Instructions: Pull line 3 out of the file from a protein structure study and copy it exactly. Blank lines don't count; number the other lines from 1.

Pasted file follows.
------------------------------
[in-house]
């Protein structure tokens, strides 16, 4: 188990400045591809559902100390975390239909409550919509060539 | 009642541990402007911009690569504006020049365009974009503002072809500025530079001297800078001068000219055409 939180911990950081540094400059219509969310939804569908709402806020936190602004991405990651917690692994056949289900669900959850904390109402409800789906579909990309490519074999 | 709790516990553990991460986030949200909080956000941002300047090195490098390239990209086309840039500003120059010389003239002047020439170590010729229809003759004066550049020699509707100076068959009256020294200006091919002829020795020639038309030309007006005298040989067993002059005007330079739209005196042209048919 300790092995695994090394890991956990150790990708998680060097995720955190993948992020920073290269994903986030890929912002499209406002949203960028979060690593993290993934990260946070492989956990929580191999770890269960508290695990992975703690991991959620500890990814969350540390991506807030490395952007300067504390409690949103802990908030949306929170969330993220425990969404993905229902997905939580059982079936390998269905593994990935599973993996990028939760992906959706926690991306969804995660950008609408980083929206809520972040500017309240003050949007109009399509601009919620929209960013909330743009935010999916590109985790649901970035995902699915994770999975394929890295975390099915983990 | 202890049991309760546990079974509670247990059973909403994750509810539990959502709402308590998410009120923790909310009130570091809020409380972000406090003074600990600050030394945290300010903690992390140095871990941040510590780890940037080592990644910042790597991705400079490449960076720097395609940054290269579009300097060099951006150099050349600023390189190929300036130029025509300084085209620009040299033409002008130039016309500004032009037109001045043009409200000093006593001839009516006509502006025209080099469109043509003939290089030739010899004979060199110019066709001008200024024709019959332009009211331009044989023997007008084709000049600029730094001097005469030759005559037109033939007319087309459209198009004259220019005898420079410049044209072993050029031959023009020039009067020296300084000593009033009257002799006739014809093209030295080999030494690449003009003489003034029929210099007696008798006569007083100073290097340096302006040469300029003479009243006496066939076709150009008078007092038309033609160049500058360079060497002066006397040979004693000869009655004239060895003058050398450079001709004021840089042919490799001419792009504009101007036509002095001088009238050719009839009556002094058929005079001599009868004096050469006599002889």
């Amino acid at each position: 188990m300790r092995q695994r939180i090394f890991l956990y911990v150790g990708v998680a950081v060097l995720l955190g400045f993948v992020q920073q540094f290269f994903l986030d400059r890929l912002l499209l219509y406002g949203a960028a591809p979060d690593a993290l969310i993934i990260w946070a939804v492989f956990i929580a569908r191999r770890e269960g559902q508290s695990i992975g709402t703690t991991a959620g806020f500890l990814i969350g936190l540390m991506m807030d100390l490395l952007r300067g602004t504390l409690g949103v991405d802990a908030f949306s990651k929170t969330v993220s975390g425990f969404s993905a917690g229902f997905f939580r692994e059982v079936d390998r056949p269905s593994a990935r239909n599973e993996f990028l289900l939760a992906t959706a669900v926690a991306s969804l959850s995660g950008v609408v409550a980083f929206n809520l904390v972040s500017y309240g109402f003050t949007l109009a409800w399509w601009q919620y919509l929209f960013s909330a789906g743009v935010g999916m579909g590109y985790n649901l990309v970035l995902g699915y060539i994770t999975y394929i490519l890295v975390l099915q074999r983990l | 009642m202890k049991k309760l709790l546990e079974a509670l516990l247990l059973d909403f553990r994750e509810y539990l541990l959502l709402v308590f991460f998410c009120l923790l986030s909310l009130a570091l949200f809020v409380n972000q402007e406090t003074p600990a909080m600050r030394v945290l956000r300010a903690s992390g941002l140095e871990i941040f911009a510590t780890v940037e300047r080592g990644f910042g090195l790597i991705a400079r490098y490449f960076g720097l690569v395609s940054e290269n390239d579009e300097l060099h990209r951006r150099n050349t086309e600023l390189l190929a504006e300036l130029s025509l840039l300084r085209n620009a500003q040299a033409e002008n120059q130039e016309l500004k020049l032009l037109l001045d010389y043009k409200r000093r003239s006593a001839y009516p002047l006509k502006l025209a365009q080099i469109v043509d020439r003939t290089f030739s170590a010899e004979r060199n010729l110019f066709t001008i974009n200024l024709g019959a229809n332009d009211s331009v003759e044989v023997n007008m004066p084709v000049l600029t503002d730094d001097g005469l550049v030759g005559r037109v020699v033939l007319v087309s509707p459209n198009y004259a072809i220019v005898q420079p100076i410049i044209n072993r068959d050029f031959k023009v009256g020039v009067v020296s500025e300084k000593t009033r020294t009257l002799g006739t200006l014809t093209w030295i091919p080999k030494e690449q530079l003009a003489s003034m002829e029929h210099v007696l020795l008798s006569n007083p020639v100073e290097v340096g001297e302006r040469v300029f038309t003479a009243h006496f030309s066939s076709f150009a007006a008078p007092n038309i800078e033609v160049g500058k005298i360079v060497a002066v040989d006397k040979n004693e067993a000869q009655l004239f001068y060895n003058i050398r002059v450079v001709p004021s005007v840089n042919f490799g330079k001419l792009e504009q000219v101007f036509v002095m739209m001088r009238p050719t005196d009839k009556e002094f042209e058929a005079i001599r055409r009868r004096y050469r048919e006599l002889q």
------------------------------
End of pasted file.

């Amino acid at each position: 188990m300790r092995q695994r939180i090394f890991l956990y911990v150790g990708v998680a950081v060097l995720l955190g400045f993948v992020q920073q540094f290269f994903l986030d400059r890929l912002l499209l219509y406002g949203a960028a591809p979060d690593a993290l969310i993934i990260w946070a939804v492989f956990i929580a569908r191999r770890e269960g559902q508290s695990i992975g709402t703690t991991a959620g806020f500890l990814i969350g936190l540390m991506m807030d100390l490395l952007r300067g602004t504390l409690g949103v991405d802990a908030f949306s990651k929170t969330v993220s975390g425990f969404s993905a917690g229902f997905f939580r692994e059982v079936d390998r056949p269905s593994a990935r239909n599973e993996f990028l289900l939760a992906t959706a669900v926690a991306s969804l959850s995660g950008v609408v409550a980083f929206n809520l904390v972040s500017y309240g109402f003050t949007l109009a409800w399509w601009q919620y919509l929209f960013s909330a789906g743009v935010g999916m579909g590109y985790n649901l990309v970035l995902g699915y060539i994770t999975y394929i490519l890295v975390l099915q074999r983990l | 009642m202890k049991k309760l709790l546990e079974a509670l516990l247990l059973d909403f553990r994750e509810y539990l541990l959502l709402v308590f991460f998410c009120l923790l986030s909310l009130a570091l949200f809020v409380n972000q402007e406090t003074p600990a909080m600050r030394v945290l956000r300010a903690s992390g941002l140095e871990i941040f911009a510590t780890v940037e300047r080592g990644f910042g090195l790597i991705a400079r490098y490449f960076g720097l690569v395609s940054e290269n390239d579009e300097l060099h990209r951006r150099n050349t086309e600023l390189l190929a504006e300036l130029s025509l840039l300084r085209n620009a500003q040299a033409e002008n120059q130039e016309l500004k020049l032009l037109l001045d010389y043009k409200r000093r003239s006593a001839y009516p002047l006509k502006l025209a365009q080099i469109v043509d020439r003939t290089f030739s170590a010899e004979r060199n010729l110019f066709t001008i974009n200024l024709g019959a229809n332009d009211s331009v003759e044989v023997n007008m004066p084709v000049l600029t503002d730094d001097g005469l550049v030759g005559r037109v020699v033939l007319v087309s509707p459209n198009y004259a072809i220019v005898q420079p100076i410049i044209n072993r068959d050029f031959k023009v009256g020039v009067v020296s500025e300084k000593t009033r020294t009257l002799g006739t200006l014809t093209w030295i091919p080999k030494e690449q530079l003009a003489s003034m002829e029929h210099v007696l020795l008798s006569n007083p020639v100073e290097v340096g001297e302006r040469v300029f038309t003479a009243h006496f030309s066939s076709f150009a007006a008078p007092n038309i800078e033609v160049g500058k005298i360079v060497a002066v040989d006397k040979n004693e067993a000869q009655l004239f001068y060895n003058i050398r002059v450079v001709p004021s005007v840089n042919f490799g330079k001419l792009e504009q000219v101007f036509v002095m739209m001088r009238p050719t005196d009839k009556e002094f042209e058929a005079i001599r055409r009868r004096y050469r048919e006599l002889q």